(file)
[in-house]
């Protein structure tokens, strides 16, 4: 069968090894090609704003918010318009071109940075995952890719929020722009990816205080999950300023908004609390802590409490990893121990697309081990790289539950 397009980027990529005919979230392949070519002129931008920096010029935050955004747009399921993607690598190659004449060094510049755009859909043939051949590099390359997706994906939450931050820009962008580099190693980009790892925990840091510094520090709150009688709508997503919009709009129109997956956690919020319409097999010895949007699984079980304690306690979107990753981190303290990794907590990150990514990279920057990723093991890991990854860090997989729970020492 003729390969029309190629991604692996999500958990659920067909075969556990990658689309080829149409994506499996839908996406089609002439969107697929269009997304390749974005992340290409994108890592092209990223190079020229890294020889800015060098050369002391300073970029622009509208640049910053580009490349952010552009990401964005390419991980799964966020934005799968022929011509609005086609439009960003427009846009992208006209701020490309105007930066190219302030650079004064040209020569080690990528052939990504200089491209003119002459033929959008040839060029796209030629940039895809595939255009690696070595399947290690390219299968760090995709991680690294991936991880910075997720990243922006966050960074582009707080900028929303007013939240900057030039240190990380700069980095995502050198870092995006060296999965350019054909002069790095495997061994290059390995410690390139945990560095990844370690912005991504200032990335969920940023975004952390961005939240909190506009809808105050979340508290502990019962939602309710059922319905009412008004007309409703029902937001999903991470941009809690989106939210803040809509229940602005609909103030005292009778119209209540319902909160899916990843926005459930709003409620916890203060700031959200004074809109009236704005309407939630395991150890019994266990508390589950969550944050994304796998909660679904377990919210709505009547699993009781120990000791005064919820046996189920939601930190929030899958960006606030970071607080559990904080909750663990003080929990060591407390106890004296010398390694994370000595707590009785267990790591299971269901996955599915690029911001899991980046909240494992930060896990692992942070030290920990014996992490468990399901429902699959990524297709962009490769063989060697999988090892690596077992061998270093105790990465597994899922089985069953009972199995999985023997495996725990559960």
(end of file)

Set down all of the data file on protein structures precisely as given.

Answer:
[in-house]
């Protein structure tokens, strides 16, 4: 069968090894090609704003918010318009071109940075995952890719929020722009990816205080999950300023908004609390802590409490990893121990697309081990790289539950 397009980027990529005919979230392949070519002129931008920096010029935050955004747009399921993607690598190659004449060094510049755009859909043939051949590099390359997706994906939450931050820009962008580099190693980009790892925990840091510094520090709150009688709508997503919009709009129109997956956690919020319409097999010895949007699984079980304690306690979107990753981190303290990794907590990150990514990279920057990723093991890991990854860090997989729970020492 003729390969029309190629991604692996999500958990659920067909075969556990990658689309080829149409994506499996839908996406089609002439969107697929269009997304390749974005992340290409994108890592092209990223190079020229890294020889800015060098050369002391300073970029622009509208640049910053580009490349952010552009990401964005390419991980799964966020934005799968022929011509609005086609439009960003427009846009992208006209701020490309105007930066190219302030650079004064040209020569080690990528052939990504200089491209003119002459033929959008040839060029796209030629940039895809595939255009690696070595399947290690390219299968760090995709991680690294991936991880910075997720990243922006966050960074582009707080900028929303007013939240900057030039240190990380700069980095995502050198870092995006060296999965350019054909002069790095495997061994290059390995410690390139945990560095990844370690912005991504200032990335969920940023975004952390961005939240909190506009809808105050979340508290502990019962939602309710059922319905009412008004007309409703029902937001999903991470941009809690989106939210803040809509229940602005609909103030005292009778119209209540319902909160899916990843926005459930709003409620916890203060700031959200004074809109009236704005309407939630395991150890019994266990508390589950969550944050994304796998909660679904377990919210709505009547699993009781120990000791005064919820046996189920939601930190929030899958960006606030970071607080559990904080909750663990003080929990060591407390106890004296010398390694994370000595707590009785267990790591299971269901996955599915690029911001899991980046909240494992930060896990692992942070030290920990014996992490468990399901429902699959990524297709962009490769063989060697999988090892690596077992061998270093105790990465597994899922089985069953009972199995999985023997495996725990559960």